Nine years since Rana Plaza, IKEA and Levi's are freeriding on efforts to make factories safe

Nine years ago, on 24 April 2013, the Rana Plaza building in Bangladesh collapsed, killing 1,138 people and exposing the incredibly unsafe labour conditions for factory workers in the garment sector. Today our thoughts are with all those that had to live through this terrible, preventable tragedy, as well as with the families of those who did not survive.

Nine years on, the struggle for safe factories continues, as some major garment and textile brands still continue to refuse to put their workers’ safety first. The Clean Clothes Campaign network marks this day by calling upon all companies that have not yet done so to sign the International Accord for Health and Safety in the Textile and Garment Sector.

Several widely known brands, such as Levi’s and IKEA, have over the past nine years refused to join the safety mechanism that was created in response to the collapse. This programme is now in its third iteration as the International Accord. 171 brands sourcing from Bangladesh have signed this agreement, including fast fashion giants like H&M, Inditex (Zara), and Fast Retailing (UNIQLO). By refusing to join and pay into the programme, but still sourcing from the factories that are being improved by this programme, Levi’s and IKEA are freeriding on the efforts of these other brands. Our research into these factories shows how both brands have been profiting from progress made possible by the programme that they have failed to support both financially and politically.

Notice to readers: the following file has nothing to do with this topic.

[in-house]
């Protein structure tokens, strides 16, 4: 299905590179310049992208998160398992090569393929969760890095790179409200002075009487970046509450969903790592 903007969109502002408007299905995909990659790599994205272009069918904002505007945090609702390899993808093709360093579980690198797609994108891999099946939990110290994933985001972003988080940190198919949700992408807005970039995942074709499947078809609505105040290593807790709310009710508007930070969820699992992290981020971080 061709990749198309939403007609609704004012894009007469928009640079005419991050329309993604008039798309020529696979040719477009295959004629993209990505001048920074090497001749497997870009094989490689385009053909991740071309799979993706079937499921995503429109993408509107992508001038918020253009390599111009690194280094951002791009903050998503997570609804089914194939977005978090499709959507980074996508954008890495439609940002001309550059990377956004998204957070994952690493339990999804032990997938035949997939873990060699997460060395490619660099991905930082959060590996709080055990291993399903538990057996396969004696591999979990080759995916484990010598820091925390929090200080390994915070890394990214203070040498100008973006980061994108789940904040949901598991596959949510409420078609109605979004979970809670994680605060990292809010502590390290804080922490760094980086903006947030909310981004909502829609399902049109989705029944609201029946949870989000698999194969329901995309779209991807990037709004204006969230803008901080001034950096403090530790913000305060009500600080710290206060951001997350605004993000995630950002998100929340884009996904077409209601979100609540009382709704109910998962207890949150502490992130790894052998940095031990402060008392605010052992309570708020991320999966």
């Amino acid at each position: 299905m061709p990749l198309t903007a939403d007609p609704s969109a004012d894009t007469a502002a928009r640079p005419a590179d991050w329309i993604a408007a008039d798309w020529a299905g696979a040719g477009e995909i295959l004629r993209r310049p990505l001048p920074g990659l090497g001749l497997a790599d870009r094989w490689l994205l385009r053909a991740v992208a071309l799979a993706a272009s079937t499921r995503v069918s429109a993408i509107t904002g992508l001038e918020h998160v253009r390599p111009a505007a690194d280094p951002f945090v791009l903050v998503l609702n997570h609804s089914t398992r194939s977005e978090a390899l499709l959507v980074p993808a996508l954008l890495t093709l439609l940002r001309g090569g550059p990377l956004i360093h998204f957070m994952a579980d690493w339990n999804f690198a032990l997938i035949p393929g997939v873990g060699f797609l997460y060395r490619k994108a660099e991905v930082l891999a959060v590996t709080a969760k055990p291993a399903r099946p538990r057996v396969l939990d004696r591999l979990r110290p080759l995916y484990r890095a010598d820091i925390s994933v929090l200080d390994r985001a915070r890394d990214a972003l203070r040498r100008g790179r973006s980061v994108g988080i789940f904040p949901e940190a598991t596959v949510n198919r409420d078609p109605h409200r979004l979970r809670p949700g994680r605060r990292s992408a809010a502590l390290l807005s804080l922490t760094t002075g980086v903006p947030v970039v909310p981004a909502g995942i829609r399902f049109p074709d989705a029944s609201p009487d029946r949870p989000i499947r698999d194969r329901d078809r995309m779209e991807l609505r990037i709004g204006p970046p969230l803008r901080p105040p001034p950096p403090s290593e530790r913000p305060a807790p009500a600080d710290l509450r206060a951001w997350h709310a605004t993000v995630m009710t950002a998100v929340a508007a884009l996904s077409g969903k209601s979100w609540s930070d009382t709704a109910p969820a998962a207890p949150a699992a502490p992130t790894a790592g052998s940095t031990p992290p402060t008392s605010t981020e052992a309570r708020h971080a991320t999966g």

In one factory, where IKEA had been present since 2007, the first inspection since the Rana Plaza collapse showed how many safety violations had been overlooked by IKEA’s internal system. This included lack of fire-rated doors, presence of locks on some of the exit doors, as well as cracks in the walls. Even though the 2008 version of IKEA’s monitoring programme explicitly identified faulty electrical wiring as a health and safety risk to be avoided, the 2014 inspection identified lacking insulation of electrical wires. Many of these issues were resolved in the years after, without IKEA contributing to the programme leading on this progress.

In one of the factories where Levi’s has been sourcing from since 2011 engineers noted corrosion in columns upholding the multi-storey building and found the electrical systems of the factory to be in a dismal state without proof of regular inspections. All these items were remediated in the three years after without Levi’s contributing to the programme that enabled this progress.

To ensure that crucial safety work can continue, it is vital that all brands sourcing from Bangladesh sign the Accord as soon as possible. The Clean Clothes Campaign network therefore calls upon IKEA, Levi’s and all other non-signatories, including Gap, Target, VF Corporation (The North Face), and Canadian Tire to sign the Accord. The call to sign on goes out specifically to brands who failed to sign the International Accord even though they were a buyer at one of the Rana Plaza factories in 2013, such as French supermarket chain Auchan and US retailer Walmart. The factories that these brands source from continue to have many of the same safety risks that were prevalent in the industry before Rana Plaza.

Md. Kamrul Hassan, General Secretary of Akota Garments Worker Federation (AGWF) said: "Workers  need to be sure that they are not risking their lives when they go to work. This is a basic right. The Accord has done important work to ensure factories are made safer, yet brands like Levi's, IKEA and also Gap, Walmart and others are refusing to join. Only a system where unions are part of the solution can bring change to the garment industry. All brands that source from Bangladesh must sign the International Accord now if they care about their workers' safety."

For the Accord’s work to remain successful it is crucial that the implementation on the ground is done efficiently and with the interest of workers at the forefront. We urge all stakeholders to ensure that the Accord’s work can be carried out as intended, to ensure workers can feel safe in the workplace.

published 2022-04-21